Introduction: the motivational problem for cosmopolitan political institutions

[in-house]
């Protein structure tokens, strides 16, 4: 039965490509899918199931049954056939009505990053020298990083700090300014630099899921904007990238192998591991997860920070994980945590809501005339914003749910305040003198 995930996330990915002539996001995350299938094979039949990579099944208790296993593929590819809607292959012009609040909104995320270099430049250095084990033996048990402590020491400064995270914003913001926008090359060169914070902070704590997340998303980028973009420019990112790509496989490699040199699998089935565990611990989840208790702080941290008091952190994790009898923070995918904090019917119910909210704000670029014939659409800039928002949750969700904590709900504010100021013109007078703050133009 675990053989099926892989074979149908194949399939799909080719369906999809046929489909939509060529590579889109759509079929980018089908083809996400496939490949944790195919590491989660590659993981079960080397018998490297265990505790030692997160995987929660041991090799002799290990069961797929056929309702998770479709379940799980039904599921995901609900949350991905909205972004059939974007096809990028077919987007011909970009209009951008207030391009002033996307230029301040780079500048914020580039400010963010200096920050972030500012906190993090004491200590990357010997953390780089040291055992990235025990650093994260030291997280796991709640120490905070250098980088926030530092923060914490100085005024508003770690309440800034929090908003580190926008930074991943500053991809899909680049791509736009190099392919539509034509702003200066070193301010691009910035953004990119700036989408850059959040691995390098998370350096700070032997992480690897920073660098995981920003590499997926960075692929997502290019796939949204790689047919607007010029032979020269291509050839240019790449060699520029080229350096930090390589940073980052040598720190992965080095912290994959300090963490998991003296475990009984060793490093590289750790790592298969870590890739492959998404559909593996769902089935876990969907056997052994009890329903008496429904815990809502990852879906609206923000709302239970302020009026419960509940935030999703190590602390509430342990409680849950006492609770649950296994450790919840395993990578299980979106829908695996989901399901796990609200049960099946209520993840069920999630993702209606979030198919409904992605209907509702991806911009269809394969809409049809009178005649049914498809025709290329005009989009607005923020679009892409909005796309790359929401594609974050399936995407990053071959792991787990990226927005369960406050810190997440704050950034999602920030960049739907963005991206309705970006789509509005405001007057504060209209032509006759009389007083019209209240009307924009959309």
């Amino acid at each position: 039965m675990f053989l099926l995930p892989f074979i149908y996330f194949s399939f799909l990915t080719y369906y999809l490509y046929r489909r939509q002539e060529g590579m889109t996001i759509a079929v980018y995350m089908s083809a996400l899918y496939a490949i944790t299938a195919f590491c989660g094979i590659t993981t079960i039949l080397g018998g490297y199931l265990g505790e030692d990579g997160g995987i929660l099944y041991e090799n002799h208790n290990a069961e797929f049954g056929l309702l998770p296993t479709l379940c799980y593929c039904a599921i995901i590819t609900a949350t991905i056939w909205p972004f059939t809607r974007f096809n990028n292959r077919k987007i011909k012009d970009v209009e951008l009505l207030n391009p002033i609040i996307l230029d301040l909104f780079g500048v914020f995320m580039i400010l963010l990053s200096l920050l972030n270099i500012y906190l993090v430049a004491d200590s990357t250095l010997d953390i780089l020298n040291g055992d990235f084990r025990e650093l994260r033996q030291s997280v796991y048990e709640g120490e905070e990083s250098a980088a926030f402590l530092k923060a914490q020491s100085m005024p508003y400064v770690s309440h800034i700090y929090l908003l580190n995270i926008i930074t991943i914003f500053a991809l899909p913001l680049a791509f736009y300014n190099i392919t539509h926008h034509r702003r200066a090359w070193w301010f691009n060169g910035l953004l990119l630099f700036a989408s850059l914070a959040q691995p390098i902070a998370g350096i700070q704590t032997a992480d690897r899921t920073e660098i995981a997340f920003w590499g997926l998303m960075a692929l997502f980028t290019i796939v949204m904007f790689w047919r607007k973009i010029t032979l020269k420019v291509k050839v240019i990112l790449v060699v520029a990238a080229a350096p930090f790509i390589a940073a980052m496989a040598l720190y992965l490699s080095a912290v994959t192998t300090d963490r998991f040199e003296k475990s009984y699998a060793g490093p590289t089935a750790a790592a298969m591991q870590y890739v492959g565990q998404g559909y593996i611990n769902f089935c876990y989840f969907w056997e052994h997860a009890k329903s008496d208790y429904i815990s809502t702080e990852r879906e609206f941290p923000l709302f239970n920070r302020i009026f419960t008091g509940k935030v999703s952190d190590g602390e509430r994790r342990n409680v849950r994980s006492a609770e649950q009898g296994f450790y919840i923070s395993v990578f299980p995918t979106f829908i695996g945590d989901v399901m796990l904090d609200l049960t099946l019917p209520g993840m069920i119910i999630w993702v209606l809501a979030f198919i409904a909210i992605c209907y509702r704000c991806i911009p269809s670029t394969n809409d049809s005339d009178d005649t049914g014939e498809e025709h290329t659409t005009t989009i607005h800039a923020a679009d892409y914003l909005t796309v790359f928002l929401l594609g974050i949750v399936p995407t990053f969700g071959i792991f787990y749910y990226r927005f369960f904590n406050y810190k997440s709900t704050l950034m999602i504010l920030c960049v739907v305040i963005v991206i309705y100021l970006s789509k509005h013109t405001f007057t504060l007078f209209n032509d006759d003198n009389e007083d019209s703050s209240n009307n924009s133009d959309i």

Recent philosophical debates on the topics of global justice and political legitimacy have furnished us with a rich set of moral arguments in favour of an array of cosmopolitan political institutions.1 Proposed institutions range from those with the relatively modest aim of protecting some basic set of human rights more effectively than existing international institutions now achieve (Beitz 2009; Goodhart 2005; Gould 2004), through to those with the more ambitious aim of democratising some or all of the political decision-making undertaken beyond the boundaries of states (Held 1995; Archibugi 2008; Macdonald 2008). Despite the philosophical appeal of many of the justifications advanced for these institutions, all still face the challenge of demonstrating how the right kind of support for them could be motivated, as a means of establishing and sustaining the institutions in actual political practice.2 This motivational problem extends beyond the undeniable difficulties of securing and sustaining political agreement on the moral justifiability of particular cosmopolitan political institutions. Even to the extent that political agreement can be reached in support of these institutions at the level of principle, there remains the additional challenge of motivating political action in compliance with the moral demand to support such institutions, given the fact that actors’ moral beliefs are not always well aligned with their own political interests and broader behavioural dispositions.